Snowden’s diplomatic leaks may hurt whistleblower status

Updated

On Monday’s Now with Alex Wagner, guest host Joy Reid and the panel discussed Edward Snowden’s latest leak to German magazine Der Speiegel. The leak revealed that the U.S. had spied on its European allies, including bugging the E.U. diplomatic mission in Washington and tapping into its computer network in 2010.

The latest leak, as well as a previous one published in The Guardian last month detailing the NSA’s interception of then-Russian President Dmitry Medvedev’s phone calls, have caused diplomatic headaches for the administration and called into question Snowden’s stated goal of raising awareness of the domestic surveillance the U.S. government conducts on its citizens.

Wired magazine’s James Bamford, author of “The Shadow Factory: The NSA from 9/11 to the Eavesdropping on America,” said this latest leak hadn’t really harmed American security.

“I don’t think it has really put Americans at risk,” he said. “I think what it’s done is pretty much confirm what most of the people in Europe pretty much assumed all along–that the U.S. spies.”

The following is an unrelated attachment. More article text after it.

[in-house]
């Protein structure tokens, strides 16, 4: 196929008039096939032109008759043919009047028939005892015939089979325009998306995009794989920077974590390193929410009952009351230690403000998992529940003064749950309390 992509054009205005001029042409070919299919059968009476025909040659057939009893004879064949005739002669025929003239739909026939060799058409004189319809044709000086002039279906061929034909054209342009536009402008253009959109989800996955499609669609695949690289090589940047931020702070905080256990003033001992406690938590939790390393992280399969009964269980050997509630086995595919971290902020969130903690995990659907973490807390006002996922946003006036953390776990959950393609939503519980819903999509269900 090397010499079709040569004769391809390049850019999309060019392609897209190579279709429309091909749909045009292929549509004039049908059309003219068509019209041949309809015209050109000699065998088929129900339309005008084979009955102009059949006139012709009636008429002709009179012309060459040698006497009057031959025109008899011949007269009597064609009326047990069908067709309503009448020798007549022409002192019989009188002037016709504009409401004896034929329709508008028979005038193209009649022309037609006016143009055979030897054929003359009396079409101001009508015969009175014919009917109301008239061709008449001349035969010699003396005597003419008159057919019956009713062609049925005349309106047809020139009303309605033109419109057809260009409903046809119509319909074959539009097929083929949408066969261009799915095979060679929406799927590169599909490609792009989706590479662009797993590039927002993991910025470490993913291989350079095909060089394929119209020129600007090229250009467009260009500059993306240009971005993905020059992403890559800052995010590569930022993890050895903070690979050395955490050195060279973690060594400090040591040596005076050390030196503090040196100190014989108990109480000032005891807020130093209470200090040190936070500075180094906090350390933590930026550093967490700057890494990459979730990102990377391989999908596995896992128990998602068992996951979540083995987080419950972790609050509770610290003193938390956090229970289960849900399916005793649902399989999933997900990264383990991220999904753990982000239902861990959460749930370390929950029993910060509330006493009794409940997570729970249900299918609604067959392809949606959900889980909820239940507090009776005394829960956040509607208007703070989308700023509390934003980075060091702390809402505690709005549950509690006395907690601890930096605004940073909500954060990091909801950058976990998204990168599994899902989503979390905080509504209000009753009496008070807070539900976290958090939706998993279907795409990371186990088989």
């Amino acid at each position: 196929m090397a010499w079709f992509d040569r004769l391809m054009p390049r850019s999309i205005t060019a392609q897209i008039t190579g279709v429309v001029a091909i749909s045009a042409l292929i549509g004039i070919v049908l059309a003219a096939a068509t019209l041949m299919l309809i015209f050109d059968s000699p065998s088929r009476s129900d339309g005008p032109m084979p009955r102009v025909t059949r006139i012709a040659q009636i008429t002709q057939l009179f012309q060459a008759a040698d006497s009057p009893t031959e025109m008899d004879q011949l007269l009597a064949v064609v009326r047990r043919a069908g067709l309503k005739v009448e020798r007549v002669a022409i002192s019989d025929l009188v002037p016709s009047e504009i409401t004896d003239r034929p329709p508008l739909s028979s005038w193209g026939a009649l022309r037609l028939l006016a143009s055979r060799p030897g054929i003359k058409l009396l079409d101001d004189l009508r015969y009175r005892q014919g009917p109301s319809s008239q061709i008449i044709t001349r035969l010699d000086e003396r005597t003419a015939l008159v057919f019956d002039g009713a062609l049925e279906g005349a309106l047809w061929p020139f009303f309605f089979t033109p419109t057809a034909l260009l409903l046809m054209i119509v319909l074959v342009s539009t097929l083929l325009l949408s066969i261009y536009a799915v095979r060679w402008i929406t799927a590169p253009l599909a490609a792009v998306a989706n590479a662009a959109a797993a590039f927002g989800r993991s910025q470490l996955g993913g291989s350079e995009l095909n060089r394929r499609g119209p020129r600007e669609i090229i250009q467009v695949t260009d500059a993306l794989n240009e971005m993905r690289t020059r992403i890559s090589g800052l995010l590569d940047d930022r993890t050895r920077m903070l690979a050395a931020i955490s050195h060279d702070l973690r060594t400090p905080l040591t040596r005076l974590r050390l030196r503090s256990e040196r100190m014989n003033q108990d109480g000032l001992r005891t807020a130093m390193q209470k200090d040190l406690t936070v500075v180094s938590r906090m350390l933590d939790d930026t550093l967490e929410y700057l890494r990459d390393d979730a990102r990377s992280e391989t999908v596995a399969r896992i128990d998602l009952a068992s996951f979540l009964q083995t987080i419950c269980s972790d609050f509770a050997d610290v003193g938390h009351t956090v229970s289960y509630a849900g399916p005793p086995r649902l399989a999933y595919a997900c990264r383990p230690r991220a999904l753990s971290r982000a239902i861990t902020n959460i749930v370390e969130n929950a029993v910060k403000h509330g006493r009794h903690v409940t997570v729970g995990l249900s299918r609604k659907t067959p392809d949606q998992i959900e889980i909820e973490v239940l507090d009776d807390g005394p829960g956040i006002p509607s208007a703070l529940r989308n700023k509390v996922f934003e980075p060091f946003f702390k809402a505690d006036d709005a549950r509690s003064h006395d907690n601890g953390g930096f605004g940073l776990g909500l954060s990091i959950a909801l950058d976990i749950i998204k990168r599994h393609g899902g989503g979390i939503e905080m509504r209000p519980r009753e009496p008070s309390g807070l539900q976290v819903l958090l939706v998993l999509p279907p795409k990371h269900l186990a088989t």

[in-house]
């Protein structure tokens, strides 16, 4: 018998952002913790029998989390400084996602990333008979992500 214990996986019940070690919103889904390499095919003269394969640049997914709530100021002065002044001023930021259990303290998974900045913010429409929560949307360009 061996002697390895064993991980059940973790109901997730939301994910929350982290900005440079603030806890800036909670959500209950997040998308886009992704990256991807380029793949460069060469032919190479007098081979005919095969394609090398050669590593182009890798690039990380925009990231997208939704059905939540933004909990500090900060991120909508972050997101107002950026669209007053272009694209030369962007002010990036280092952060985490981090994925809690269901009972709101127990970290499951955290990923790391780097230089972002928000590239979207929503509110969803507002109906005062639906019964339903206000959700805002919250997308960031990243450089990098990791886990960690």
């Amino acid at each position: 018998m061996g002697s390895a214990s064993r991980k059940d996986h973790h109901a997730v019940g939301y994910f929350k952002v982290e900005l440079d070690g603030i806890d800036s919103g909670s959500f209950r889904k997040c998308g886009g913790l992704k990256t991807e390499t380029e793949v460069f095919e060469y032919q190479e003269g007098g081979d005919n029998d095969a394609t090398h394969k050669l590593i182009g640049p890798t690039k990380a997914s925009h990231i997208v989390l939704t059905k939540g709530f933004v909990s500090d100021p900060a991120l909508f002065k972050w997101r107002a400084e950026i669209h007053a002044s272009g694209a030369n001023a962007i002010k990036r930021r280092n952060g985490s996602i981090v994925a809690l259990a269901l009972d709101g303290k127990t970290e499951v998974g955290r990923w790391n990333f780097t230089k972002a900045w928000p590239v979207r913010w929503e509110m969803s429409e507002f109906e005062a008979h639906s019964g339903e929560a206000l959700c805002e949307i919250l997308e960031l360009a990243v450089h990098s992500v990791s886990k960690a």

He added, “It’s been going on a long time. What is unusual is not that these revelations have come out, but that you actually have the revelations backed up by actual inside NSA documents.”

President Barack Obama, speaking at a press conference in Tanzania Monday, made largely the same point.

“I guarantee you that in European capitals there are people who are interested, if not in what I had for breakfast, at least what my talking points might be,” he said. “That’s how intelligence services operate.”

Snowden's diplomatic leaks may hurt whistleblower status

Updated